US Army Corps of Engineers

Energy Transfer Partners, L.P.

Officials with the US Army Corps of Engineers are considering permits to construct and operate the Dakota Access Pipeline Project. The crude oil pipeline will connect the Bakken and Three Forks oil production areas in North Dakota to existing infrastructure in Illinois, traveling through part of South Dakota. Most of the more than eleven hundred mile pipeline crosses private lands. The US Army Corps of Engineers has jurisdiction on about 37 miles, or about three percent of the project…the sections that cross water or federal land. Eileen Williamson is a spokesperson for the Corps.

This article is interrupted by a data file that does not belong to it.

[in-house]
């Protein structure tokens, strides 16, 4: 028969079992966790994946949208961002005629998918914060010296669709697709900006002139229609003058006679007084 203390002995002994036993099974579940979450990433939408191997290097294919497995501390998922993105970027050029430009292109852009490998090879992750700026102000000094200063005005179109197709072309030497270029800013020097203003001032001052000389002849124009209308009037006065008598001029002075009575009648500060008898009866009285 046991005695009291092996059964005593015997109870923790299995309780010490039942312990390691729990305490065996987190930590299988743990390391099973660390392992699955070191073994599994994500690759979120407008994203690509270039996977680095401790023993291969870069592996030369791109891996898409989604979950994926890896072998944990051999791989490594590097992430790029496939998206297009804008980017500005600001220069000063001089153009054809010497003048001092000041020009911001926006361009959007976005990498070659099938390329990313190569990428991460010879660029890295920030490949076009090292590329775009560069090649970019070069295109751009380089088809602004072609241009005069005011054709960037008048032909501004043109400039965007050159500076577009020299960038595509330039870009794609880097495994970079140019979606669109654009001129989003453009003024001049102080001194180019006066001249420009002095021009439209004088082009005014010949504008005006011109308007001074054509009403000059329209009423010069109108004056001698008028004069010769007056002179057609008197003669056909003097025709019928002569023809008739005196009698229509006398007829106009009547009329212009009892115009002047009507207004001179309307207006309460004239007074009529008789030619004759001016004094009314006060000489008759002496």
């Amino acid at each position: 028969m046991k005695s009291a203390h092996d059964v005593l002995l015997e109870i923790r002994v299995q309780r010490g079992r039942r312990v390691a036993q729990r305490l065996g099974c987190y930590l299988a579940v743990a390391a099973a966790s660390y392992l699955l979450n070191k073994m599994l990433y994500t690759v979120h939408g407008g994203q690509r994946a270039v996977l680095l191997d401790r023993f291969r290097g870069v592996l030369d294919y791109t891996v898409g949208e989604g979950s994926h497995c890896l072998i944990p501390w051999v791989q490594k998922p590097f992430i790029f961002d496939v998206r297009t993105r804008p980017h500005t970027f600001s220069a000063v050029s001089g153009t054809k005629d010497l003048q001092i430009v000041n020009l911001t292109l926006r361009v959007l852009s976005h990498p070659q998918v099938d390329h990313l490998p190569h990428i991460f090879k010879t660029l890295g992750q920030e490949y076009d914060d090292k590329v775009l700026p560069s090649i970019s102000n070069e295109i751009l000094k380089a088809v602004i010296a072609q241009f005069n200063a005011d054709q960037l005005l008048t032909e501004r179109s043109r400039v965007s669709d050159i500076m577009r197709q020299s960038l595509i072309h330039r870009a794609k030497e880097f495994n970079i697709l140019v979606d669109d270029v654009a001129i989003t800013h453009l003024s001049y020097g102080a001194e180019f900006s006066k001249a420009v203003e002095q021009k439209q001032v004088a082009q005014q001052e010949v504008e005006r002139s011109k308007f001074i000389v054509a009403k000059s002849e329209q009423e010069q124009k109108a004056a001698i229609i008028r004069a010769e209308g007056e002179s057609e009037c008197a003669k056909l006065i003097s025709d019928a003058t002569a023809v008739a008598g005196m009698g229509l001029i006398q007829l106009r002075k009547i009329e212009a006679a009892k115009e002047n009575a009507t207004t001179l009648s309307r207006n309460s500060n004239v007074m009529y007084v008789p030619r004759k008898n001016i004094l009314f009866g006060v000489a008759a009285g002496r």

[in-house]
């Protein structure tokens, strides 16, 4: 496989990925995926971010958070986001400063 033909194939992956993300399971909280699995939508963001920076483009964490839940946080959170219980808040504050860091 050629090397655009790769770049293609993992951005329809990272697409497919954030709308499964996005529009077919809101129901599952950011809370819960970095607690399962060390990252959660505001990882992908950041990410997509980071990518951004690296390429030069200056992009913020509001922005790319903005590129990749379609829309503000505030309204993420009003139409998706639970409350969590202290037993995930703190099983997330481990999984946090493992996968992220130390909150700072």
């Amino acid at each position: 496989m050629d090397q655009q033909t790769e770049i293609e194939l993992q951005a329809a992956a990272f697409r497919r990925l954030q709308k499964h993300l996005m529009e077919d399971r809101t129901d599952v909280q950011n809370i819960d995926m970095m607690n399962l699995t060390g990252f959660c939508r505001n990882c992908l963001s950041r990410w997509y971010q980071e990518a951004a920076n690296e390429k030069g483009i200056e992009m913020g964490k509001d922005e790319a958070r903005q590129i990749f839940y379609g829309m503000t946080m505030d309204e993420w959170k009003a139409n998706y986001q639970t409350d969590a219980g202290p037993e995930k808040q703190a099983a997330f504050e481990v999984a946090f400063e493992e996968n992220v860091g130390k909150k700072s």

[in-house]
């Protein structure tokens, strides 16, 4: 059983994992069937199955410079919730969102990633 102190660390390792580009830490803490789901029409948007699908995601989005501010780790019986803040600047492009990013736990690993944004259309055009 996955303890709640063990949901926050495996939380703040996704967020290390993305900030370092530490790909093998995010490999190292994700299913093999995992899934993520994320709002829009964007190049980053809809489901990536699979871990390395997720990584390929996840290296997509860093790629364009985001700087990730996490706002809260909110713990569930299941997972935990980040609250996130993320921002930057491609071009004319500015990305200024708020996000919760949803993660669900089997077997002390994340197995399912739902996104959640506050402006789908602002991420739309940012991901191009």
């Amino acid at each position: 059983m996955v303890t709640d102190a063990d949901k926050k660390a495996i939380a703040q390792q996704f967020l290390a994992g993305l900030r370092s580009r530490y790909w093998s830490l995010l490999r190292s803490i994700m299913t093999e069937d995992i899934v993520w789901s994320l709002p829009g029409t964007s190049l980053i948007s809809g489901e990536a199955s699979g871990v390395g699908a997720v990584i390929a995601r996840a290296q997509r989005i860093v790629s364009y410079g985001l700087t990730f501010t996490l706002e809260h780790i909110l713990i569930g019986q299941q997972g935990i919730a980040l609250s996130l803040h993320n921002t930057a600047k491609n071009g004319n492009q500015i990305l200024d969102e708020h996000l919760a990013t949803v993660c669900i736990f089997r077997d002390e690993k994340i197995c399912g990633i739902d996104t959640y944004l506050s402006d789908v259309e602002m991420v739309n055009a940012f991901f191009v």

Kealey Bultena / SDPB

The official floodplain in Sioux Falls is shrinking. That’s because a project to update levees in the city is complete, so FEMA officials are changing flood maps. Five years ago city leaders advanced the federal government millions of local tax dollars to accelerate the project. Since then, federal officials have reimbursed the city, and the project is a split among local, state, and federal money.

The United States Army Corps of Engineers is shifting its focus from drought conservation to flood risk control. Officials are slowing the amount of water that flows through a Yankton dam and keeping higher levels of storage in the state to try to prevent flooding downstream.

Recent thunderstorms have brought rain to states along the Missouri River, and it’s enough runoff for the US Army Corps of Engineers to increase attention to its purpose of managing flood risk. Jody Farhat is chief of the Missouri River Basin Water Management Division.